This article focuses on how the concept of ‘vulnerability’ is employed in the Canadian immigration law by presenting findings from the research Dagmar and Melissa conducted as part of the VULNER project. They analyze how vulnerability is operationalized in Canada’s inland refugee (or asylum) determination procedures compared to its overseas resettlement program by first discussing some general principles, followed by an examination of the treatment of women and LGBTQI+ individuals seeking protection.
The authors show that legal-bureaucratic logics have constructed two very heterogeneous worlds of vulnerability that may reproduce and exacerbate vulnerabilities rather than create a more inclusive, equitable protection regime in law, policy, and practice.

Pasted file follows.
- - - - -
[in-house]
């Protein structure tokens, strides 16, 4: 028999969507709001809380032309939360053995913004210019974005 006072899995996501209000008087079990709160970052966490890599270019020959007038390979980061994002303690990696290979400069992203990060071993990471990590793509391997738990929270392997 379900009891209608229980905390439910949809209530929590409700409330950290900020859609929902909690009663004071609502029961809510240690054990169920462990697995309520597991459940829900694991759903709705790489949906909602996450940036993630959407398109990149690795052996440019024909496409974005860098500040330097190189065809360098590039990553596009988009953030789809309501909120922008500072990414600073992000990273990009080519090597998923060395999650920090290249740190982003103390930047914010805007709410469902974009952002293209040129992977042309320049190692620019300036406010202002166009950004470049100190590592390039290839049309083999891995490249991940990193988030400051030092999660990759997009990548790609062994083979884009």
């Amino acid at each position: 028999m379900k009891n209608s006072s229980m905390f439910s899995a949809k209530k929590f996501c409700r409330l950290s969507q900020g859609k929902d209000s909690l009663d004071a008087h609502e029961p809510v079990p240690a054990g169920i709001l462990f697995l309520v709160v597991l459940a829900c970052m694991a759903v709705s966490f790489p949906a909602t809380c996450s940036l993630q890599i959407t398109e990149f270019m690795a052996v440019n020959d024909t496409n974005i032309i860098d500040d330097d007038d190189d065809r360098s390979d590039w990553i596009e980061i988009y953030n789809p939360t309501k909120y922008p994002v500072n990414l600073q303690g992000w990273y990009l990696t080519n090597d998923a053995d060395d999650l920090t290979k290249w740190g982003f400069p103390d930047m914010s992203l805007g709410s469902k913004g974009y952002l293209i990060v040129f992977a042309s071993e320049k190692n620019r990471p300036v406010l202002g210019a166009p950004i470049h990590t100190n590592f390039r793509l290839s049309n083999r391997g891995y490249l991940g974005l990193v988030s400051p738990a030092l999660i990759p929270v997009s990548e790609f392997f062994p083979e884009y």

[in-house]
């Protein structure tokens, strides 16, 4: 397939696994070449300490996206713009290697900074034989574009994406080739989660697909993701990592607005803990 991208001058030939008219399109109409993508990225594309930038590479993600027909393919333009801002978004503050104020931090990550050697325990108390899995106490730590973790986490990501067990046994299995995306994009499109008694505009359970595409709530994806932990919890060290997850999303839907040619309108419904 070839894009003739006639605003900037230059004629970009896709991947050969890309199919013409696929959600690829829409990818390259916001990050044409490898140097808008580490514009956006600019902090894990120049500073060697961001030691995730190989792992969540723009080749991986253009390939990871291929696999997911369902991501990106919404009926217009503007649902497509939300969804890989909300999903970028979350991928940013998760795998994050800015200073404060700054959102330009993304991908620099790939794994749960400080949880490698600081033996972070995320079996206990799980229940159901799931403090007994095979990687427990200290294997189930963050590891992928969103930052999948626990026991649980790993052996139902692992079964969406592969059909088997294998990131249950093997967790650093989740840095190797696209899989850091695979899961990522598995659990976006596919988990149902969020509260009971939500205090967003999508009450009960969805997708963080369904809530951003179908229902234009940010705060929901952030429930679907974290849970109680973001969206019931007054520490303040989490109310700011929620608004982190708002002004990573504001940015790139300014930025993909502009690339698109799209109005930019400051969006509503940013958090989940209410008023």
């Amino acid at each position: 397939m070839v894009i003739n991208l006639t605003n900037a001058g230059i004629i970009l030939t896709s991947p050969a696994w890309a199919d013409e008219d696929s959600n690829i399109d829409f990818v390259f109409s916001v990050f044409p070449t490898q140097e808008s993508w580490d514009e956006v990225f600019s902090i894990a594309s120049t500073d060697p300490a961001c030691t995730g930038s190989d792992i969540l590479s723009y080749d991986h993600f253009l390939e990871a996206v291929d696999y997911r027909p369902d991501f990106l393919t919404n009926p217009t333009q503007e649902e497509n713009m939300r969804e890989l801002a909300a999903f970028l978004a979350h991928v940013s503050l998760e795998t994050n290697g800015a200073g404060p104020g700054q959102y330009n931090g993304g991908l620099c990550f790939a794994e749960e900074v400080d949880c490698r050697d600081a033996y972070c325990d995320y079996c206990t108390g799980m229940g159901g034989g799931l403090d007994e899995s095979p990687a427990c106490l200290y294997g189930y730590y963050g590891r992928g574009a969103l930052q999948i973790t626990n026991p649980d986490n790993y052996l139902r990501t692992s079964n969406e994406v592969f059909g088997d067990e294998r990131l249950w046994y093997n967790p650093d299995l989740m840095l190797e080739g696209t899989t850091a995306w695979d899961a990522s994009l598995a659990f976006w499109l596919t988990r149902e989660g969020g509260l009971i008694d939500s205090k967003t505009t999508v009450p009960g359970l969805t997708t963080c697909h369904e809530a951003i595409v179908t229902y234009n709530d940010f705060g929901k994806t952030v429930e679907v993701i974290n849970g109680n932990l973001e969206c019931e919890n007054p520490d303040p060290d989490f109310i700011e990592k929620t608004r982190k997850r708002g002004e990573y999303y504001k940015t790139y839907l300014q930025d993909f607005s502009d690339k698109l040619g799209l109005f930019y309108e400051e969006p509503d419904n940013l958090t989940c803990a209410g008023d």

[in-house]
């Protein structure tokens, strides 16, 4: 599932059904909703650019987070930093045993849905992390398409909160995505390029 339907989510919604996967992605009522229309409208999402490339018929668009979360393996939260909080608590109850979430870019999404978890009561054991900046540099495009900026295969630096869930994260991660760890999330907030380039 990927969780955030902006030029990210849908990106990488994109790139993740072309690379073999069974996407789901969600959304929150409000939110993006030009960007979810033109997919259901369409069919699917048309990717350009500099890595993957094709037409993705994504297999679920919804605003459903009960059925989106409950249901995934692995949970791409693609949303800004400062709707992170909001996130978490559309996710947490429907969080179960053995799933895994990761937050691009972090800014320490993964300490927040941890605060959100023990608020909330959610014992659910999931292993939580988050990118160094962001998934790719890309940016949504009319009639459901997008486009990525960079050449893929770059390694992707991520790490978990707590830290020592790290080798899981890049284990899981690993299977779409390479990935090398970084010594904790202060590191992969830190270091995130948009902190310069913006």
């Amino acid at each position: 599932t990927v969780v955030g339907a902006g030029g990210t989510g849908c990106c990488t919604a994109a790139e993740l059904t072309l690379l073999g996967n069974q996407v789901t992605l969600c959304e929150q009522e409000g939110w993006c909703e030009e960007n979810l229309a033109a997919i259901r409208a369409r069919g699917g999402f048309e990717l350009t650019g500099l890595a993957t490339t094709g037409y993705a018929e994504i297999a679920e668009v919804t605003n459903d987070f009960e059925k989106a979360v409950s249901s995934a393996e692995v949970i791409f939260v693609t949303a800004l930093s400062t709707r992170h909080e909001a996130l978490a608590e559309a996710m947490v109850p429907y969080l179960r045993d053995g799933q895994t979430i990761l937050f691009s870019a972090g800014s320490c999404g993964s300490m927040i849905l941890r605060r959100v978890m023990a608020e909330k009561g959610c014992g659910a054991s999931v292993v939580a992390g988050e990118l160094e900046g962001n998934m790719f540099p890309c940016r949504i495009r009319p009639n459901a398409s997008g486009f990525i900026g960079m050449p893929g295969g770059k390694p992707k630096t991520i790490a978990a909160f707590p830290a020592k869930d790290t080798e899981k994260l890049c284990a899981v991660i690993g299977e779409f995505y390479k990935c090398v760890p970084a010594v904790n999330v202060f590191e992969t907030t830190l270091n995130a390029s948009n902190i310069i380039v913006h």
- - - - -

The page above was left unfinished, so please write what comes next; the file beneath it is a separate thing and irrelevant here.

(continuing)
The Special Issue Vulnerability and the Legal Protection of Migrants: A Critical Look at the Canadian Context, which is co-edited by Delphine Nakache, leader of the Canadian VULNER team, and Anna Purkey, another member the Canadian VULNER team, seeks to contribute to the debate on what ‘vulnerability’ in the context of migration means, by providing a series of papers offering a critical analysis of how ‘vulnerability’ is defined and understood in Canadian law, policy and practice. This special issue is based on the first series of results from the Canadian VULNER research project that is funded by the Canadian Research Council (SSHRC/CRSH) and the Fonds de recherche du Québec—Société et Culture (FRQSC) as part of the EU Horizon’s VULNER project.
The full article is available in open access and can be downloaded here.